This is a dangerous reaction to the market, and one that will not bode well for the future of design. But fear not – there is still a community of dedicated artisans committed to preserving their hand-made craft; offering more than pieces of furniture, but authentic pieces of history.
Among these contemporary furniture manufacturers is Mattiazzi, the family owned producer of wooden furniture in Udine, Italy.
While many producers in that region rely on third party factories and work with diverse materials, Mattiazzi operates with their own machines and hands, and has developed a healthy obsession for woodworking.
Since 1979, when brothers Nevio and Fabiano Mattiazzi founded the company, Mattiazzi has steadily cultivated its local manufacturing culture. Their network of wood shops is diverse enough to support any manufacturing process the brand may need. Every shop has its own focus, from milling to lacquering, and a particular process always belongs to a specific part of town.
But don’t let the neighbourhood approach confuse you: Mattiazzi is no backyard shop. Their highly specialised craftsmen operate the most sophisticated machinery available to the wood industry. A ten-axis CNC milling machine allows wood to take the complex shapes associated with injection-moulded plastic. Operating such a machine is an art and Mattiazzi disproves the modern myth that mechanised manufacturing is not a craft.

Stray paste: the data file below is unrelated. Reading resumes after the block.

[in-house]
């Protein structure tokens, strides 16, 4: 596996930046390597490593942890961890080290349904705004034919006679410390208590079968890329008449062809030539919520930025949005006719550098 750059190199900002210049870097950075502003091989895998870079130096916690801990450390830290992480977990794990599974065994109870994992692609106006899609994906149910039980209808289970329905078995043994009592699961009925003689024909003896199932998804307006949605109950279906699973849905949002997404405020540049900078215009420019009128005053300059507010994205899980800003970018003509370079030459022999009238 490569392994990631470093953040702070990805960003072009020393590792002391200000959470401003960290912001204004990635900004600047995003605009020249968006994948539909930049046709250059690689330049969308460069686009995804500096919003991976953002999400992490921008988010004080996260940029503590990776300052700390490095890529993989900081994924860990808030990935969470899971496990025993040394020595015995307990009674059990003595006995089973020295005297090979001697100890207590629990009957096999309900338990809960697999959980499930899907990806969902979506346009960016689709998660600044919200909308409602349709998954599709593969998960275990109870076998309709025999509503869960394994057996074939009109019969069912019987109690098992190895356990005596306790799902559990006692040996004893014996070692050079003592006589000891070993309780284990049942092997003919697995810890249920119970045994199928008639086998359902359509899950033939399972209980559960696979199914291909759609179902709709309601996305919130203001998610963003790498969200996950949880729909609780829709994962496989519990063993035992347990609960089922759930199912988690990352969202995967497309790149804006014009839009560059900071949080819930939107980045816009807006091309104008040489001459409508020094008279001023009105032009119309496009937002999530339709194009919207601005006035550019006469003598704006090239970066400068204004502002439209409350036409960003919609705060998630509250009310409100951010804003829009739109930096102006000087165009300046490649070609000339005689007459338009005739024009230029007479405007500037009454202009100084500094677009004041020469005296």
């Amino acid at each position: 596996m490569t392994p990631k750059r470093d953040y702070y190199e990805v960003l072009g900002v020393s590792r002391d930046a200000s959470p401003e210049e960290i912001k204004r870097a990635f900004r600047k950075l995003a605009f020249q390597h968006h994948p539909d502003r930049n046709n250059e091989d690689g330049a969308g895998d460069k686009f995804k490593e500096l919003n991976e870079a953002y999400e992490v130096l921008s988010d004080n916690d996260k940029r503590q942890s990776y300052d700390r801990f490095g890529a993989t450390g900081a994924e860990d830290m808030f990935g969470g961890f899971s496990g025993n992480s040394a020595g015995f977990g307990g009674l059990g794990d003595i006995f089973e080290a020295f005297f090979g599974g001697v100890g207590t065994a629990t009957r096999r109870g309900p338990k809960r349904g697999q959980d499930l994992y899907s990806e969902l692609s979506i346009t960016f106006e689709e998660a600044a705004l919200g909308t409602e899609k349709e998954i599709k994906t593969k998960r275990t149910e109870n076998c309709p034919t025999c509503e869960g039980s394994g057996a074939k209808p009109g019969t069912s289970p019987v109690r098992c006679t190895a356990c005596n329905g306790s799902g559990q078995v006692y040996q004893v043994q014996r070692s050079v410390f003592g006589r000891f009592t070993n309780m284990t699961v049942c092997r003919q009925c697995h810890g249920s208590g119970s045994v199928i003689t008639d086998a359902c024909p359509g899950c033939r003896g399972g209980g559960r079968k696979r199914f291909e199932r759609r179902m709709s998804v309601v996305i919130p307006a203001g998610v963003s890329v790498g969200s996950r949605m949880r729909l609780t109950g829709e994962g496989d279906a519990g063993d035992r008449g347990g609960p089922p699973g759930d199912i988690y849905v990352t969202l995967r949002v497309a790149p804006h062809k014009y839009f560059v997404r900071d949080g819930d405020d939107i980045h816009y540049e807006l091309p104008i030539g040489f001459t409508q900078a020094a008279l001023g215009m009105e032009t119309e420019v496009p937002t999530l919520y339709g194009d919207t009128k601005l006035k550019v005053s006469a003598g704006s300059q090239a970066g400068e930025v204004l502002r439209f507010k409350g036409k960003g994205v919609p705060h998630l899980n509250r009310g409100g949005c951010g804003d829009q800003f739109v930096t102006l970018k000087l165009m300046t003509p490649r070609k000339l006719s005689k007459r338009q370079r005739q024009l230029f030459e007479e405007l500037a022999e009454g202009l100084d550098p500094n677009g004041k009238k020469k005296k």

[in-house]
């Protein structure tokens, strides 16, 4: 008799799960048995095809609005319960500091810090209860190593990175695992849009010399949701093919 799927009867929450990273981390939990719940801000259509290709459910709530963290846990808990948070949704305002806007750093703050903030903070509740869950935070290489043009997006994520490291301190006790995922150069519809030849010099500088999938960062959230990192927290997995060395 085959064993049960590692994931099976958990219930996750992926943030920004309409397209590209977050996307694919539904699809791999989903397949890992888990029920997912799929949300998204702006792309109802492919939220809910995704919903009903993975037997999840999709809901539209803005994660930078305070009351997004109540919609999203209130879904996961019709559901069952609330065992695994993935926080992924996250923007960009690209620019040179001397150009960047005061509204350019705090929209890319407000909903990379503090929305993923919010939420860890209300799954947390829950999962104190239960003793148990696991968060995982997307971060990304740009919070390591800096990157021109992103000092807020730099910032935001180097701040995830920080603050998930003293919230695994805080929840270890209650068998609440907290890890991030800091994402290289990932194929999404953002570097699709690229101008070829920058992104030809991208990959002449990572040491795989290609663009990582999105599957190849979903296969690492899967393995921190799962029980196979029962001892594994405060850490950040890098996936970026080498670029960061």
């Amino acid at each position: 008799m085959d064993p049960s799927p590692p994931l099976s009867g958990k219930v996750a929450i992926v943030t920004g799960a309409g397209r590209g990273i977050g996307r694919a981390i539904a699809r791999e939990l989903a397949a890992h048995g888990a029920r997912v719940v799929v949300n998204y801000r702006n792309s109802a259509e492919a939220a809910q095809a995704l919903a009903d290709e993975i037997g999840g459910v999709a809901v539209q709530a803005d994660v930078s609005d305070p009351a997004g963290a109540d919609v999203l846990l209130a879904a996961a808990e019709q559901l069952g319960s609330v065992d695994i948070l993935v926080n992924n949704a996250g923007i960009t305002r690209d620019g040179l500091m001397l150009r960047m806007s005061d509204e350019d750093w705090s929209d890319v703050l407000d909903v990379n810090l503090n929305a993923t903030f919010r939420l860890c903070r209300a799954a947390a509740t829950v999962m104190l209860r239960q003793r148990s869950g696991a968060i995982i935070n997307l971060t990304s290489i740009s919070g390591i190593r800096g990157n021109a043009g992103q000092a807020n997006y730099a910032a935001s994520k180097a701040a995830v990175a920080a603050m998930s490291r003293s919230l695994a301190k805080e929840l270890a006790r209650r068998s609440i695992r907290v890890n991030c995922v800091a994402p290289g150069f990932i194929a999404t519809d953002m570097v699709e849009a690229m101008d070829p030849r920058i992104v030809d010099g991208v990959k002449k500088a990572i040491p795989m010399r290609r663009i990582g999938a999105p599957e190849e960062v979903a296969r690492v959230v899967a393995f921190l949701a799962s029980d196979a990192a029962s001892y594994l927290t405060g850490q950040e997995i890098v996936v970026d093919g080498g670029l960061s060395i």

For 30 years Mattiazzi worked exclusively as a subcontractor for other brands and built a reputation in the furniture industry for making the most challenging wooden products. They bring their expertise with them as they take their first steps into the role of an independent, holistic brand.
They hired a young Munich-based office, Studio Nitzan Cohen, to design their first pieces. These designs push and exploit the potential of Mattiazzi’s craft. Berlin based graphic designer Florian Lambl is art directing the brand, building from their heritage and helping them to create a new tradition.
Mattiazzi is extending the reach of their machines and hands, and their new direction is an exciting twist in a story that was already worth following.